Friday, December 23, 2005

Apple #135: Great Danes

The other day, I stopped in at the pet store to look at the puppies. Just to look, you understand. They had several very delightful puppies, but one in particular caught my attention. It was a Great Dane, still a puppy and gangly in the legs, but her paws were quite large and indicated that she would grow to be a Big Dog.

Normally I don't go for the Big Dogs, but she seemed unusual. She had white fur with blue-black spots all over. One eye was dark colored, but the other eye was dark colored on top, and a lighter blue on the bottom, as if her eyes were spotted like her fur. She looked at me through the glass of her cage and I had the distinct impression that we understood something together.

The spotted Great Dane (blue merle) in the picture is similar to the one I saw in the pet store. She is 8 weeks old, and so is the boxer sitting in front of her. (Photo from Hunypunkin's blog)

Alas, I had to leave her in the store (no pets allowed in my apartment, my apartment is WAY too small for as big as she would become, etc.). But I have not forgotten her and so I am curious to find out more about her breed. I was especially curious to know how much exercise Great Danes need. When I've seen people walking them, they seem to walk sort of gingerly, as if their legs are fragile because of their size. Yet also because of their size, wouldn't they want to be pretty active?

  • The first thing to note about Great Danes is their size: 28 to 34 inches high. That's almost a yard tall. That's roughly half my height.

This is the Great Dane Lady's prize-winning Great Dane. Note that the tip of this dog's ears come up to the shoulders of the woman holding his leash.

  • Great Danes can weigh anywhere from 100 to 200 pounds, depending on their sex and other characteristics.
  • I know you're thinking, Can I ride that Great Dane like a pony? In fact, although this is an enormous dog, even if you put only a small child on its back, you can cause serious damage, possibly even to the point of paralyzing the dog.
  • This breed dates back to the way olden times (like, before 1000 A.D.) and is the result of crossing Mastiffs with Irish Wolfhounds to make a dog that could hunt wild boars. Apparently, Mastiff + Wolfhound = huge and strong, yet sleek and agile.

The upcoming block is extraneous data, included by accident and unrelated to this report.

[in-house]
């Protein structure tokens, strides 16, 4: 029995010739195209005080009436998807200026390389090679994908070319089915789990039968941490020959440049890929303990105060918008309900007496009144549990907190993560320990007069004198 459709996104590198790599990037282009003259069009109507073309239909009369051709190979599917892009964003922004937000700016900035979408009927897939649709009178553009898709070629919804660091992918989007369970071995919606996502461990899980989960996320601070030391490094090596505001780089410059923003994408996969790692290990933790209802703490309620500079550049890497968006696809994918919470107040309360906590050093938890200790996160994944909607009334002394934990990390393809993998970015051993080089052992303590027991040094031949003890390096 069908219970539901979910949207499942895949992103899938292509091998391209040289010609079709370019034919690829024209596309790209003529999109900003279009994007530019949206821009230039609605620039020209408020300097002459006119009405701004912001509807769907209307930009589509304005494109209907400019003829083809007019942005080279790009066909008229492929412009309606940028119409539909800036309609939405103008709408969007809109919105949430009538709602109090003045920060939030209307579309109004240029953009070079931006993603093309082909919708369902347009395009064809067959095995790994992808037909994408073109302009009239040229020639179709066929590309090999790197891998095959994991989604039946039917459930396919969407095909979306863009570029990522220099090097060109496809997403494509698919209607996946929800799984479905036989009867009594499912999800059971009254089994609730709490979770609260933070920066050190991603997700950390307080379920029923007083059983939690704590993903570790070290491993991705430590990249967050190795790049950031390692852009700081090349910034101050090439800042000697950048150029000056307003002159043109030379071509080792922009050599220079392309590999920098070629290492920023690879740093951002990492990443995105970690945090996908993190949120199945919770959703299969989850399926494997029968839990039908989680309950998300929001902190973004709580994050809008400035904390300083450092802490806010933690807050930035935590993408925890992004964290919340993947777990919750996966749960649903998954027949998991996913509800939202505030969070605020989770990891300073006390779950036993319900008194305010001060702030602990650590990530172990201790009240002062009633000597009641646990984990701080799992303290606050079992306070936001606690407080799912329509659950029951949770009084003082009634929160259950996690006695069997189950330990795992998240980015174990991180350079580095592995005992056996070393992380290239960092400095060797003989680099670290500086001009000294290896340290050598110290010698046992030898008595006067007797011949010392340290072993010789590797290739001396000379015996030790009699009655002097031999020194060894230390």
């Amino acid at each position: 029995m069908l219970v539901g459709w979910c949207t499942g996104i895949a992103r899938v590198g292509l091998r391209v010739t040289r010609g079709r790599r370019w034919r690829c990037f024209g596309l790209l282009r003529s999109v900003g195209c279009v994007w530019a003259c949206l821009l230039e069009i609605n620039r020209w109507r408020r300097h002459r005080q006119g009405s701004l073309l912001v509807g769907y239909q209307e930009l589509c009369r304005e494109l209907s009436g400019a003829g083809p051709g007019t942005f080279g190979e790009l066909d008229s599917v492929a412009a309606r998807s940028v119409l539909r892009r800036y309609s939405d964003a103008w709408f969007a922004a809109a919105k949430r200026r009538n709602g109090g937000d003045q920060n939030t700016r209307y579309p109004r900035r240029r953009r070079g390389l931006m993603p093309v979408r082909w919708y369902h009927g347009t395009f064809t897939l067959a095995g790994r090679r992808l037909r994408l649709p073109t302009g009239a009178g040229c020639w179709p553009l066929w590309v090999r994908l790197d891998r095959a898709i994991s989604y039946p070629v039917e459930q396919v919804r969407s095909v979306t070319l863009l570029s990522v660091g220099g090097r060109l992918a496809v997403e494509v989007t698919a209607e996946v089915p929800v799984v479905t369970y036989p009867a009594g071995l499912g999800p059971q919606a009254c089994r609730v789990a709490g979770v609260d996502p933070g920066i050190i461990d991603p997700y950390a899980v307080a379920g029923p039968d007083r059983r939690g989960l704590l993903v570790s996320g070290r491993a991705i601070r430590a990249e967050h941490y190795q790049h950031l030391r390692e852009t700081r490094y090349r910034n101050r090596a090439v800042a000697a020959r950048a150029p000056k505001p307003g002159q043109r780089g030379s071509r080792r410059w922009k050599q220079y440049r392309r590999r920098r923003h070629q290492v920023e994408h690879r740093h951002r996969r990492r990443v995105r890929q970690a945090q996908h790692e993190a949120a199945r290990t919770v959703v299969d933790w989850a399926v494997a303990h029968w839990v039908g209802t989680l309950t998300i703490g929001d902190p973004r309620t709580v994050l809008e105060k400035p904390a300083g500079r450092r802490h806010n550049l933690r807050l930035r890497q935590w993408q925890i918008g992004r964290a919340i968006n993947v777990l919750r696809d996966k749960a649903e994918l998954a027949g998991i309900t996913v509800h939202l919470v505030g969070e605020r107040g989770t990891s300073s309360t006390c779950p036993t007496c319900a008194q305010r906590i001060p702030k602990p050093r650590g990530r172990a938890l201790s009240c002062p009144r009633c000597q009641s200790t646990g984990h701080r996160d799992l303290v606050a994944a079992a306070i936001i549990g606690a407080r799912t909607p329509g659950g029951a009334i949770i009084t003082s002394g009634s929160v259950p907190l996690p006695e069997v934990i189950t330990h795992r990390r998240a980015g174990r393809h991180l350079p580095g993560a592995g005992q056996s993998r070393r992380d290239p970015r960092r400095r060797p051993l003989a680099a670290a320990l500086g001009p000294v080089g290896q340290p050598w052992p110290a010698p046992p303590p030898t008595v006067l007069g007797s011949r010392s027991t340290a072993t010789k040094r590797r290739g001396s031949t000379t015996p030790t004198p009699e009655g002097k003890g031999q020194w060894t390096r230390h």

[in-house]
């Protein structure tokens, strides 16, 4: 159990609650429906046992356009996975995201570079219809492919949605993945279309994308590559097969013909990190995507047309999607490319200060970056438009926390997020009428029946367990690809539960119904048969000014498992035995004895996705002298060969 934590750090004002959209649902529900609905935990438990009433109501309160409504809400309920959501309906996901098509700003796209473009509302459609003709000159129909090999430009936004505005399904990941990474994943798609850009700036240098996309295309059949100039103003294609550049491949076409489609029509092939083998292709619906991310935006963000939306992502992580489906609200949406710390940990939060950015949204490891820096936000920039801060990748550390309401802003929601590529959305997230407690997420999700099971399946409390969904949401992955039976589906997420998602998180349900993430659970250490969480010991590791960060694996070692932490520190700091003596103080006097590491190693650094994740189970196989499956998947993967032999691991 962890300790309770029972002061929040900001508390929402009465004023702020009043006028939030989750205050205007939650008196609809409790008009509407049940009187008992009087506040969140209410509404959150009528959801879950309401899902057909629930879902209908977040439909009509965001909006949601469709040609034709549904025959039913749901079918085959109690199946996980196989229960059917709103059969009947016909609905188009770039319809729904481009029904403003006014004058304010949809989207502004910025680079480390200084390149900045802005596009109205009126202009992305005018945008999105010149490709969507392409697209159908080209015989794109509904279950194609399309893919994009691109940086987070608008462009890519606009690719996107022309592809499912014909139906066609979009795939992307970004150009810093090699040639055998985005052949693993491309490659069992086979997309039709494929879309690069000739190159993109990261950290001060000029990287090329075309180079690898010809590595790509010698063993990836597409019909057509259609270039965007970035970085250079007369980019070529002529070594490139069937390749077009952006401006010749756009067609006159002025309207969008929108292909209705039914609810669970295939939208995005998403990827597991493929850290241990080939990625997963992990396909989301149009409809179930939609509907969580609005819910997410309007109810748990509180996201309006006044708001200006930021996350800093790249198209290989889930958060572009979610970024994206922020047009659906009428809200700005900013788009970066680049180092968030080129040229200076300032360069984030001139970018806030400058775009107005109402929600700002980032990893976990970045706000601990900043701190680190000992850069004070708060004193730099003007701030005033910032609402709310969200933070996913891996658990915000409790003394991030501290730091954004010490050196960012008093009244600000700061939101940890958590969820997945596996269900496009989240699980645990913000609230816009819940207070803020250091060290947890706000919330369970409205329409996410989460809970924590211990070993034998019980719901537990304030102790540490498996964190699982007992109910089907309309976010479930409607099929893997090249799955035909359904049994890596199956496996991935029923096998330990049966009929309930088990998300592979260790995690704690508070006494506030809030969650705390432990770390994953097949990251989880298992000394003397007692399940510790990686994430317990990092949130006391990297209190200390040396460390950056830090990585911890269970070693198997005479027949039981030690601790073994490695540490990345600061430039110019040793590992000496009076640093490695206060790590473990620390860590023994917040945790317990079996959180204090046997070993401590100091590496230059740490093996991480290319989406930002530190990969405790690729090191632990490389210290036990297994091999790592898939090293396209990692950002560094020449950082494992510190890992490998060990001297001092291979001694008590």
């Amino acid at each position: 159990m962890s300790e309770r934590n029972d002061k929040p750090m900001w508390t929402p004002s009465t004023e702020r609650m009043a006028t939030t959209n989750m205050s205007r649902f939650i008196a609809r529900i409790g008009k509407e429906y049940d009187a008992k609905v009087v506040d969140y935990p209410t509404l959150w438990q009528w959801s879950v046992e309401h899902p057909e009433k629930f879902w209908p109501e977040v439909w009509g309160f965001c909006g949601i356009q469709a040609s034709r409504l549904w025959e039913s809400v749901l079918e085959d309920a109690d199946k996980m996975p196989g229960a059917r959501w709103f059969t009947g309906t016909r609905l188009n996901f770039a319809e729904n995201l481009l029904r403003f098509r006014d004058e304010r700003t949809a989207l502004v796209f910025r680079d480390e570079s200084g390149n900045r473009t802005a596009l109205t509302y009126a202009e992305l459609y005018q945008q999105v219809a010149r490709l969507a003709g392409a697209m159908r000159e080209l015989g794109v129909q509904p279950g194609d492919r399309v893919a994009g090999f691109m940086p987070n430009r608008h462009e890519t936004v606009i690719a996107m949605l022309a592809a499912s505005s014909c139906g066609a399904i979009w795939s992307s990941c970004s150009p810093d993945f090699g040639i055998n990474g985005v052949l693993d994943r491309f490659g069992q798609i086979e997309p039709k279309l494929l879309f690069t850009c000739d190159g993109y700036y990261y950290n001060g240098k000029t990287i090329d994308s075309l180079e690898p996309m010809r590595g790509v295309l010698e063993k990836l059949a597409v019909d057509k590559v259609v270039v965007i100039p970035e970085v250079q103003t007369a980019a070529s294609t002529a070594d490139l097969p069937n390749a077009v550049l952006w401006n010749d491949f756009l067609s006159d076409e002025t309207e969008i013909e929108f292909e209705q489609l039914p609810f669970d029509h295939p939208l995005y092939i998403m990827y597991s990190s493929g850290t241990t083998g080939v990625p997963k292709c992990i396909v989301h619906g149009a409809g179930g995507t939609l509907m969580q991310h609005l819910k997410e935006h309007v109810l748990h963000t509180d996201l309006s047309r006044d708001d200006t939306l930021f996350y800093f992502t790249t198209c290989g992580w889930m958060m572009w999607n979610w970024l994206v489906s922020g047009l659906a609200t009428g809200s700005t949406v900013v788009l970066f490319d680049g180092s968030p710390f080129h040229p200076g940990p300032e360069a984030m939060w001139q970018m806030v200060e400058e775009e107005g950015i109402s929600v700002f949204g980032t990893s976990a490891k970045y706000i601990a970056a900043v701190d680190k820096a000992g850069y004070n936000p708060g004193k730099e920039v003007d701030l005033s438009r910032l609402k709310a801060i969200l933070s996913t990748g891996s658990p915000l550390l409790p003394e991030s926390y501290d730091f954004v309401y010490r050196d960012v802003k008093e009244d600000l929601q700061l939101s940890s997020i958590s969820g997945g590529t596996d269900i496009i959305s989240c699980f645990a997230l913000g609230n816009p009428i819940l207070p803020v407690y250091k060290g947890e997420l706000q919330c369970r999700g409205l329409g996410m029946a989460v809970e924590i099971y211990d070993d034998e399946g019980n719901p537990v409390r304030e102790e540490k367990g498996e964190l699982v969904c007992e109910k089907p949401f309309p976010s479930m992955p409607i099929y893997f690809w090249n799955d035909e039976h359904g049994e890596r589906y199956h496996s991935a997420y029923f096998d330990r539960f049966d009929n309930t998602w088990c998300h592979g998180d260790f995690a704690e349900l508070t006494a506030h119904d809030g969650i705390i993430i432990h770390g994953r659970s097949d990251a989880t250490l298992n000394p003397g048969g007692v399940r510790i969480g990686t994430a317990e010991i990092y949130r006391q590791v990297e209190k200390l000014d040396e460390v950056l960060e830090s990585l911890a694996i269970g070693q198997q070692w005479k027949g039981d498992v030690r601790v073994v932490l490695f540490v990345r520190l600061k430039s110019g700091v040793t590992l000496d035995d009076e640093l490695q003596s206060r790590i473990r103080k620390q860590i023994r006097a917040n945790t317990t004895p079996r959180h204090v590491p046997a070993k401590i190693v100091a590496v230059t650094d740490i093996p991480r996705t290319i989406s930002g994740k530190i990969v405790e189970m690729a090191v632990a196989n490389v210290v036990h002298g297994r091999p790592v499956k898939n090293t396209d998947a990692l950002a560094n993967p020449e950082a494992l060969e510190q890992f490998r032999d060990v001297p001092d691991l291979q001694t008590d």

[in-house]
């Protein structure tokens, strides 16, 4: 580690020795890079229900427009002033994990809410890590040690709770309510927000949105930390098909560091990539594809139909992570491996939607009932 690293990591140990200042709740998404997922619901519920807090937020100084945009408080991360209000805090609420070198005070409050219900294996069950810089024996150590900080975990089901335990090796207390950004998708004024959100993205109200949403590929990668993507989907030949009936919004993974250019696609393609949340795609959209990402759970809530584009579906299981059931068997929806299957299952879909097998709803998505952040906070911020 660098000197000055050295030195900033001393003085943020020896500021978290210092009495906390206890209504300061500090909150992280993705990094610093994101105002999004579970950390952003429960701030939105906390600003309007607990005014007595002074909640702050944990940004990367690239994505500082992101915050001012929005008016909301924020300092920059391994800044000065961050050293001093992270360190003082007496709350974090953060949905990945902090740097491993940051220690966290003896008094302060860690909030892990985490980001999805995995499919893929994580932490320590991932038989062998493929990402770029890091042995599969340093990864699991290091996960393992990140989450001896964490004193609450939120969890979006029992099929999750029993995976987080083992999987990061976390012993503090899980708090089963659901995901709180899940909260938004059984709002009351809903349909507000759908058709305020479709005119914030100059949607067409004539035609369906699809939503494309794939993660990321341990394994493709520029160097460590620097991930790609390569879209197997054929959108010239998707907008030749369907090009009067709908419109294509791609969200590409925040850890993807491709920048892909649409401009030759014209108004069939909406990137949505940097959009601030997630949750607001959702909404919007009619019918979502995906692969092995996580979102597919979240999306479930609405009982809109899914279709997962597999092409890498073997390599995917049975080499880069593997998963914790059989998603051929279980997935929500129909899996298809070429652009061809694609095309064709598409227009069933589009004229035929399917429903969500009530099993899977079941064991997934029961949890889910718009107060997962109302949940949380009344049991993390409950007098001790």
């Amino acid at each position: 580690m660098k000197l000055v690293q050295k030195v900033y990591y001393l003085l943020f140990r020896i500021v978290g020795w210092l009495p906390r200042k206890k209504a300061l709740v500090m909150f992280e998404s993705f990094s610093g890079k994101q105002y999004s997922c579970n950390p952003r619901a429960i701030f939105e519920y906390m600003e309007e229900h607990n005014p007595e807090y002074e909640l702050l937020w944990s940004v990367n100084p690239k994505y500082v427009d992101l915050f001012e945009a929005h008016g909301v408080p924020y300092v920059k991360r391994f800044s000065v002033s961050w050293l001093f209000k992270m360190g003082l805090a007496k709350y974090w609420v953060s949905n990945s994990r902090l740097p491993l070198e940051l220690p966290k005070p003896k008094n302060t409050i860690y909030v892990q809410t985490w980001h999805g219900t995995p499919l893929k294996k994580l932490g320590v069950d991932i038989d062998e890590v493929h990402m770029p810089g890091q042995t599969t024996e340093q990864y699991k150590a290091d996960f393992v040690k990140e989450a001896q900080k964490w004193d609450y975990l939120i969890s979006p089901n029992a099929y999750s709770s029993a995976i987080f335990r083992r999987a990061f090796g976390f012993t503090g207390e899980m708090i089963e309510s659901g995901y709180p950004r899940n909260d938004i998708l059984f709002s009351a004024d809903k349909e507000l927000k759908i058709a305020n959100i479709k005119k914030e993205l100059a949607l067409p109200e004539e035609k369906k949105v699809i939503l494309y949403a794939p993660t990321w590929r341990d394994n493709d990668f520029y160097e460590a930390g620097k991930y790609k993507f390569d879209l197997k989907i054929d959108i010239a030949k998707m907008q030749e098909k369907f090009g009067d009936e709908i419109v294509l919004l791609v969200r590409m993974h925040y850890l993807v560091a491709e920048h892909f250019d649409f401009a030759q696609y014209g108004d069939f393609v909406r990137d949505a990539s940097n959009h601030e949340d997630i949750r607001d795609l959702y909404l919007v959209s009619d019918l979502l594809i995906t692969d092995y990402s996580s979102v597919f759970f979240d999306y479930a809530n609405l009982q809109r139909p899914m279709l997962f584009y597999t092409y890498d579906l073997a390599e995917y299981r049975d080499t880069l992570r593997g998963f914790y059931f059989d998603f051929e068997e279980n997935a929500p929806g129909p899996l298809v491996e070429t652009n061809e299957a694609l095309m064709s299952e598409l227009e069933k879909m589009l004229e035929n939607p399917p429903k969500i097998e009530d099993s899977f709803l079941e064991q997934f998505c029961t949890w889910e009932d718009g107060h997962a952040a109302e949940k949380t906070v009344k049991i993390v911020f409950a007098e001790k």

• Exercise is definitely an issue for Great Danes. While still a puppy, it is important not to allow the dog to gallop for several hours at a time because it can injure its growing bones.
  • As adults, Great Danes do need plenty of exercise, at least one long walk per day. But perhaps because of potential joint issues, especially in the hips where this breed is prone to injury, it might be a good idea to assume a more stately pace, and lengthen the distance you walk together.
  • Great Danes also need a soft bed to lie down on, again, to avoid damaging their joints.
  • Another issue related to their size: Great Danes' food bowls should be placed chest high. They won't need to bend down to reach the food, which will help prevent digestive problems and will also avoid potential damage to shoulder joints.

This is Gambler, eating from a dish placed appropriate to his height. You can see how he likes it. (Photo from DaDane of DaWeek)

  • The specific digestive problem that Great Danes are prone to is bloating, meaning the stomach swells with gas or air. This may sound like no big deal, but it can progress very rapidly within minutes, and the stomach gets all twisted, so that often it is fatal. Large dogs with deep chests are often at risk for this sort of thing. Lots of things can lead to bloating, such as improper food, eating too quickly, or high stress. One Great Dane adoption agency recommends keeping a bottle of antacid on hand at all times, and the number to call the vet handy.
  • Great Danes like to be around people, and one of the ways they express their fondness for you is to lean against you. This might be nice, but since they're so big, you might not enjoy it that much, especially if the person the dog is leaning against is a small child. Some people recommend training Great Danes not to do this.
  • They also like sitting on your lap and offering you their paw to shake or touch. They definitely like to be given attention.
  • Generally, Great Danes don't bark much, but they will bark to let you know if there's a real problem. However, because Great Danes like people so much, and because they're good at towing things around, if a thief is friendly enough to the dog, it may even go so far as to help the thief carry things out of your house.

This Great Dane is ready to go! (Photo from a posting at Terrific Pets)

  • Because it's very difficult to bathe a dog of this size, many vets recommend frequent brushing and grooming, which will help reduce the number of baths the dog will need.
  • Oh, and the name has nothing to do with Denmark. "Great Dane" is an English translation of the French grand Danois. Why the French called the dogs Danish, and why the English persisted in doing that is unknown.
Dog Breed Information Center, Great Dane
Great Dane Adoption Society (UK), Caring for Great Danes and information about bloat
Harlequin Haven Great Dane Rescue FAQ's
Yahoo Pets, Great Dane
For a great place to adopt a Great Dane in the Midwest, check out Great Dane Rescue in Ohio

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